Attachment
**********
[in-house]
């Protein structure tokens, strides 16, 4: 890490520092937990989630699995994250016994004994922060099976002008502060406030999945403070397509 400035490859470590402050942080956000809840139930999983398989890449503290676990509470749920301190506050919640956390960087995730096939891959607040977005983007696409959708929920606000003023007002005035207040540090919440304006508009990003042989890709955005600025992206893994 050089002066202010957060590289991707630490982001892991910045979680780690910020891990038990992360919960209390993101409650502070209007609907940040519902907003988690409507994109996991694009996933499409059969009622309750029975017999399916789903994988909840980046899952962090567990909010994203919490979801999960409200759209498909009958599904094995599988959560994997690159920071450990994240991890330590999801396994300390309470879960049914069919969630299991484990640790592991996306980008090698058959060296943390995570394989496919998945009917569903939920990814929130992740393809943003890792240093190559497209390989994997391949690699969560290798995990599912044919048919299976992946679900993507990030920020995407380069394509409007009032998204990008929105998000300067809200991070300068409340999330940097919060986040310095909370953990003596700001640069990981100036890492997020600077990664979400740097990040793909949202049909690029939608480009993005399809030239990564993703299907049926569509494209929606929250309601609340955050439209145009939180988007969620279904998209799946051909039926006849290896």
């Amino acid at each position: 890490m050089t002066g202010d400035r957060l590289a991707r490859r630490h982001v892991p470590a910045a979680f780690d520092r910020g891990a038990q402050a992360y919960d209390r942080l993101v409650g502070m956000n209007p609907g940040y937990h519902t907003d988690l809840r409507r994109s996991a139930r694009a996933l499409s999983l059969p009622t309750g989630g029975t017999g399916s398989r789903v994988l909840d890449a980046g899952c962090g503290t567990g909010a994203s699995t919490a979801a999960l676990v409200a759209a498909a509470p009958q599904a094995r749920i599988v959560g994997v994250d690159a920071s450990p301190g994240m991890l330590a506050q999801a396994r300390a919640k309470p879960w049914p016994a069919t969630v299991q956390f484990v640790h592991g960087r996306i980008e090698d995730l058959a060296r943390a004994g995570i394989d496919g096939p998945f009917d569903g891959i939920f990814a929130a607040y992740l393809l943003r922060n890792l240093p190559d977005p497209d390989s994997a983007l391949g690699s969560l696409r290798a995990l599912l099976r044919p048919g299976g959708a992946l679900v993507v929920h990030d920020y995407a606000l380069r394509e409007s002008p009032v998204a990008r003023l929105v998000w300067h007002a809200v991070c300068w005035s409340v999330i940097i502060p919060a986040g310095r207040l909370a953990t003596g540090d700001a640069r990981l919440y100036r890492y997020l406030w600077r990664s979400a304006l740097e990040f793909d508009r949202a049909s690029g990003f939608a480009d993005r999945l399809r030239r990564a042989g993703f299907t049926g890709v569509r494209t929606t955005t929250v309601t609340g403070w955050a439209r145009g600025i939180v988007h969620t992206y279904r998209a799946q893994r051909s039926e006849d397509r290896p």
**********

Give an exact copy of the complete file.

[in-house]
């Protein structure tokens, strides 16, 4: 890490520092937990989630699995994250016994004994922060099976002008502060406030999945403070397509 400035490859470590402050942080956000809840139930999983398989890449503290676990509470749920301190506050919640956390960087995730096939891959607040977005983007696409959708929920606000003023007002005035207040540090919440304006508009990003042989890709955005600025992206893994 050089002066202010957060590289991707630490982001892991910045979680780690910020891990038990992360919960209390993101409650502070209007609907940040519902907003988690409507994109996991694009996933499409059969009622309750029975017999399916789903994988909840980046899952962090567990909010994203919490979801999960409200759209498909009958599904094995599988959560994997690159920071450990994240991890330590999801396994300390309470879960049914069919969630299991484990640790592991996306980008090698058959060296943390995570394989496919998945009917569903939920990814929130992740393809943003890792240093190559497209390989994997391949690699969560290798995990599912044919048919299976992946679900993507990030920020995407380069394509409007009032998204990008929105998000300067809200991070300068409340999330940097919060986040310095909370953990003596700001640069990981100036890492997020600077990664979400740097990040793909949202049909690029939608480009993005399809030239990564993703299907049926569509494209929606929250309601609340955050439209145009939180988007969620279904998209799946051909039926006849290896």
């Amino acid at each position: 890490m050089t002066g202010d400035r957060l590289a991707r490859r630490h982001v892991p470590a910045a979680f780690d520092r910020g891990a038990q402050a992360y919960d209390r942080l993101v409650g502070m956000n209007p609907g940040y937990h519902t907003d988690l809840r409507r994109s996991a139930r694009a996933l499409s999983l059969p009622t309750g989630g029975t017999g399916s398989r789903v994988l909840d890449a980046g899952c962090g503290t567990g909010a994203s699995t919490a979801a999960l676990v409200a759209a498909a509470p009958q599904a094995r749920i599988v959560g994997v994250d690159a920071s450990p301190g994240m991890l330590a506050q999801a396994r300390a919640k309470p879960w049914p016994a069919t969630v299991q956390f484990v640790h592991g960087r996306i980008e090698d995730l058959a060296r943390a004994g995570i394989d496919g096939p998945f009917d569903g891959i939920f990814a929130a607040y992740l393809l943003r922060n890792l240093p190559d977005p497209d390989s994997a983007l391949g690699s969560l696409r290798a995990l599912l099976r044919p048919g299976g959708a992946l679900v993507v929920h990030d920020y995407a606000l380069r394509e409007s002008p009032v998204a990008r003023l929105v998000w300067h007002a809200v991070c300068w005035s409340v999330i940097i502060p919060a986040g310095r207040l909370a953990t003596g540090d700001a640069r990981l919440y100036r890492y997020l406030w600077r990664s979400a304006l740097e990040f793909d508009r949202a049909s690029g990003f939608a480009d993005r999945l399809r030239r990564a042989g993703f299907t049926g890709v569509r494209t929606t955005t929250v309601t609340g403070w955050a439209r145009g600025i939180v988007h969620t992206y279904r998209a799946q893994r051909s039926e006849d397509r290896p």